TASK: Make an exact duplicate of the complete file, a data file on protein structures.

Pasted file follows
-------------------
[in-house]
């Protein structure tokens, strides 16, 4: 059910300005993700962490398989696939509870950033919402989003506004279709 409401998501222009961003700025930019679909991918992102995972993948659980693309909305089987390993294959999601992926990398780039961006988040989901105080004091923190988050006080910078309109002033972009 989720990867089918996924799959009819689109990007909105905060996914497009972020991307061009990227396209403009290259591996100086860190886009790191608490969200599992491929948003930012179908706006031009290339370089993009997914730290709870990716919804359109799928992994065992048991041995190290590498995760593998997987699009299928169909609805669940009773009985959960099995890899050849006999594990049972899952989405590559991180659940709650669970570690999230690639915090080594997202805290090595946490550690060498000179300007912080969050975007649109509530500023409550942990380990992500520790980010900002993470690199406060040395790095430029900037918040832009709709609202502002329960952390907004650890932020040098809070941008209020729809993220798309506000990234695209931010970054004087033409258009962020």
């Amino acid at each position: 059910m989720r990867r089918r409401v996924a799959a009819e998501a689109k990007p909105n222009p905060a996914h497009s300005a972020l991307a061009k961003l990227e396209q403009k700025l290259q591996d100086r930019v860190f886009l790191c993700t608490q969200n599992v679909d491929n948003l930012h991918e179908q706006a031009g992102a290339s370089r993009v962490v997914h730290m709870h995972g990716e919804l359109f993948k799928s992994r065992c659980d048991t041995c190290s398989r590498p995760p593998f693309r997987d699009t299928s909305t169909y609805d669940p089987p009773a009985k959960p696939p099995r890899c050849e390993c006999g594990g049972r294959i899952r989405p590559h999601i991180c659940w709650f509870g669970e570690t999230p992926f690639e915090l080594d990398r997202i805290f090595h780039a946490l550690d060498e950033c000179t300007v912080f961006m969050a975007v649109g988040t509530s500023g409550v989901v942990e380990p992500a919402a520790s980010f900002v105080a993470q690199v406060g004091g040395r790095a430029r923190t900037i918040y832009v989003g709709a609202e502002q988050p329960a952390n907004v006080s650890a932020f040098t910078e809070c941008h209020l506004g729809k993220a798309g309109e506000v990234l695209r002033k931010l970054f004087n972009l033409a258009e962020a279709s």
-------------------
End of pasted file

[in-house]
């Protein structure tokens, strides 16, 4: 059910300005993700962490398989696939509870950033919402989003506004279709 409401998501222009961003700025930019679909991918992102995972993948659980693309909305089987390993294959999601992926990398780039961006988040989901105080004091923190988050006080910078309109002033972009 989720990867089918996924799959009819689109990007909105905060996914497009972020991307061009990227396209403009290259591996100086860190886009790191608490969200599992491929948003930012179908706006031009290339370089993009997914730290709870990716919804359109799928992994065992048991041995190290590498995760593998997987699009299928169909609805669940009773009985959960099995890899050849006999594990049972899952989405590559991180659940709650669970570690999230690639915090080594997202805290090595946490550690060498000179300007912080969050975007649109509530500023409550942990380990992500520790980010900002993470690199406060040395790095430029900037918040832009709709609202502002329960952390907004650890932020040098809070941008209020729809993220798309506000990234695209931010970054004087033409258009962020």
């Amino acid at each position: 059910m989720r990867r089918r409401v996924a799959a009819e998501a689109k990007p909105n222009p905060a996914h497009s300005a972020l991307a061009k961003l990227e396209q403009k700025l290259q591996d100086r930019v860190f886009l790191c993700t608490q969200n599992v679909d491929n948003l930012h991918e179908q706006a031009g992102a290339s370089r993009v962490v997914h730290m709870h995972g990716e919804l359109f993948k799928s992994r065992c659980d048991t041995c190290s398989r590498p995760p593998f693309r997987d699009t299928s909305t169909y609805d669940p089987p009773a009985k959960p696939p099995r890899c050849e390993c006999g594990g049972r294959i899952r989405p590559h999601i991180c659940w709650f509870g669970e570690t999230p992926f690639e915090l080594d990398r997202i805290f090595h780039a946490l550690d060498e950033c000179t300007v912080f961006m969050a975007v649109g988040t509530s500023g409550v989901v942990e380990p992500a919402a520790s980010f900002v105080a993470q690199v406060g004091g040395r790095a430029r923190t900037i918040y832009v989003g709709a609202e502002q988050p329960a952390n907004v006080s650890a932020f040098t910078e809070c941008h209020l506004g729809k993220a798309g309109e506000v990234l695209r002033k931010l970054f004087n972009l033409a258009e962020a279709s």